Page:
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Focal Point: Extra Points

Focal Point: Extra Techniques

Focal Point Part 4

There are many different ways to create focal point in pictures and we cannot cover all of them. Alternatively, differences in focal point techniques makes each photographer unique. In this series of articles, I wanted to present a good case for understanding the importance of focal points and how easy it can be to apply them or forget them. There are times that we, as photographers, are so overwhelmed by the beauty of our subject that we simply miss the focal point. In previous articles I explained some important technical approaches for adding focal point to pictures. In this last part I want to share some extra techniques.


This really pushes your photographic eye to the limits and, if you train yourself to see opportunities and go for it, will always result in stunning photos. How this works is that when you see a shaft of light or a ray of sunlight entering a window or coming through the clouds, use it to place your subject. A patch of late afternoon sun in dimming light will create an area that is much lighter than its surroundings. When you meter for this bright area, the surrounding environment will appear darker. The image now has a focal point that draws the eye into the image. This will also work at night where a solitary window is lit and the surrounding area is dark. Experiment with this technique and you will soon be creating dramatically lit photos.

Focal Point
Directional Light make all the differences.
Focal Point
Directional light separated the tree from the rest of the scene?


By placing your subject’s eyes on a two thirds intersection (the importance of thirds was discussed in a Previous Article) viewers eyes are immediately drawn to that area. Additionally, when your subject is looking down at a child or an object, the viewer’s eyes will be naturally drawn to the point where the subject’s eyes are looking. Whenever you photograph people, if what they are looking at is somewhere other than into your lens, then the actual subject will be whatever they are looking at.  This can be very effective, and it can also cause unwanted problems if it isn’t clear what has captured their interest and gaze to be elsewhere. Try to keep it simple by posing the eyes in right direction. I cover more of these techniques in our Upcoming Portrait Photography Workshop.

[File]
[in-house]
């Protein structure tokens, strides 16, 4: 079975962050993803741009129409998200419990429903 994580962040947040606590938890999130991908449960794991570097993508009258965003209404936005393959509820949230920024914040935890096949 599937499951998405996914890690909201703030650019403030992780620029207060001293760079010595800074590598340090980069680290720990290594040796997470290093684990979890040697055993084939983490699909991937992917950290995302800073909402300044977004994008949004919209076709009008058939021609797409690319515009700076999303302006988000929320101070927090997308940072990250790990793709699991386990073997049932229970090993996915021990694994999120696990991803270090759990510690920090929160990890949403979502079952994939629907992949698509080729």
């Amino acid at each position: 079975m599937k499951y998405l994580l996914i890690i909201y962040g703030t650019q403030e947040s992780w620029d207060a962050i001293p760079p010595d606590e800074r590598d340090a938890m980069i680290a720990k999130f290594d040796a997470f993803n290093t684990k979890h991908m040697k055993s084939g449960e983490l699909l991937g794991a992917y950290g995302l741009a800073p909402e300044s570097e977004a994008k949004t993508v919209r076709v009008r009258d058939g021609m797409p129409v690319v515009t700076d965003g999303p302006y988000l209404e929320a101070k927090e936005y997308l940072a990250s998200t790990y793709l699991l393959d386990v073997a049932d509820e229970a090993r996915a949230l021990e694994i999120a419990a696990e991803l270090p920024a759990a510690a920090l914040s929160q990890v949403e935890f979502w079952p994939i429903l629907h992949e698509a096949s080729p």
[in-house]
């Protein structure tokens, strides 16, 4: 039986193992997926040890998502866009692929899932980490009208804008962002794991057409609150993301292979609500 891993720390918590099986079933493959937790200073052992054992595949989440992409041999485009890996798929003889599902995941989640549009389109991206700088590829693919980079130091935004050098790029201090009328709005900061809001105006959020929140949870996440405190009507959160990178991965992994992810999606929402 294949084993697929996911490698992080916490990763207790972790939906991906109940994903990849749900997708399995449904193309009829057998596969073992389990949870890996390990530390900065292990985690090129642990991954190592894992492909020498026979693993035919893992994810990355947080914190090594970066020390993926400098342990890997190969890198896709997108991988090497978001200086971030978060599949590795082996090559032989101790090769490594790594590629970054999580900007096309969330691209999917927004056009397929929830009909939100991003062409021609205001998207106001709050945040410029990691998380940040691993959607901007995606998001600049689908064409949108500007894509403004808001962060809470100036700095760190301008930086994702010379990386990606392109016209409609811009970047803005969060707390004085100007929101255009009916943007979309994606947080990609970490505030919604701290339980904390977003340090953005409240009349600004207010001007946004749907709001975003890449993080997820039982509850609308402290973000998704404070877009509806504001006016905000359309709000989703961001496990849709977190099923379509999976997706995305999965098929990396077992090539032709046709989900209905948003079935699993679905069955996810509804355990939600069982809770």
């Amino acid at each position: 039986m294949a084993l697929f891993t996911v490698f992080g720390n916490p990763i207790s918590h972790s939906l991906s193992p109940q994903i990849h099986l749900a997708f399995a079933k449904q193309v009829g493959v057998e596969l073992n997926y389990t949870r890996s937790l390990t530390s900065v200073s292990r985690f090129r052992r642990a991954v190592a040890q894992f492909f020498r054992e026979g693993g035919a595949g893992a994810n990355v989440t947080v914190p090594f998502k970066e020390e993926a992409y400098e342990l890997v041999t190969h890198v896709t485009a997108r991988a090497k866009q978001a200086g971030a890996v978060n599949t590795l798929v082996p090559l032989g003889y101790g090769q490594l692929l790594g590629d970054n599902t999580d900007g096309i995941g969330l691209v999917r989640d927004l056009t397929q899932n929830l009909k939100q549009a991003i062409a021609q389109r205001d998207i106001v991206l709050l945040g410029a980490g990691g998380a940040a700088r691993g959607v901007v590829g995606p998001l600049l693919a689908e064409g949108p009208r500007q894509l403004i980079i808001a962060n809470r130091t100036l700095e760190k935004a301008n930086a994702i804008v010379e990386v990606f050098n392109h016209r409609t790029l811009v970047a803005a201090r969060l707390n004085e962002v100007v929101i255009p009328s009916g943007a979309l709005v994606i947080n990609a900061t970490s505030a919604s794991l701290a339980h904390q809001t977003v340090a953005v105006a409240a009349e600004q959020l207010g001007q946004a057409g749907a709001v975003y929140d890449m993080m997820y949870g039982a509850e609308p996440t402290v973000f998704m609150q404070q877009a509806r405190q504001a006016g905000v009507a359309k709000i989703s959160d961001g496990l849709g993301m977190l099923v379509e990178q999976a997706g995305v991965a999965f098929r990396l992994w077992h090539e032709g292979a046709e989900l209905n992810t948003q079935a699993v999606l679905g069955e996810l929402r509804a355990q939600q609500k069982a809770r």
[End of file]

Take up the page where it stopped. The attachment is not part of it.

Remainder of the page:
Apply the Rule of Thirds for more dynamic portraits.
Apply the Rule of Thirds for more dynamic portraits.?


Sometimes you will have two focal points and there will be competition, but you can offset this by using size. If one of the focal points is considerably larger it will draw the viewer’s eyes first before they move on to the smaller focal point. If the focal points are the same size the viewer’s eyes will dart between them. So be very careful when using a double focal point!


Conflicted focal point as one pair of eyes look to the left and other pair to the right.
Confused focal point as one pair of eyes look to the left and other pair to the right.
Good focal point as both subjects looking the same direction
Good focal point as both subjects looking the same direction
By choosing different size the larger subject creates the main focal point
By choosing different sizes, the larger subject creates the main focal point

Focal points are essential to any great image and your goal should be to include them in every image. A photograph lacking a point of focus will appear flat and without impact. As you learn digital photography it will become easier and easier to have clearly defined focal points.


Happy shooting! Stay tuned for more tips.

Ted and the Omnilargess Team


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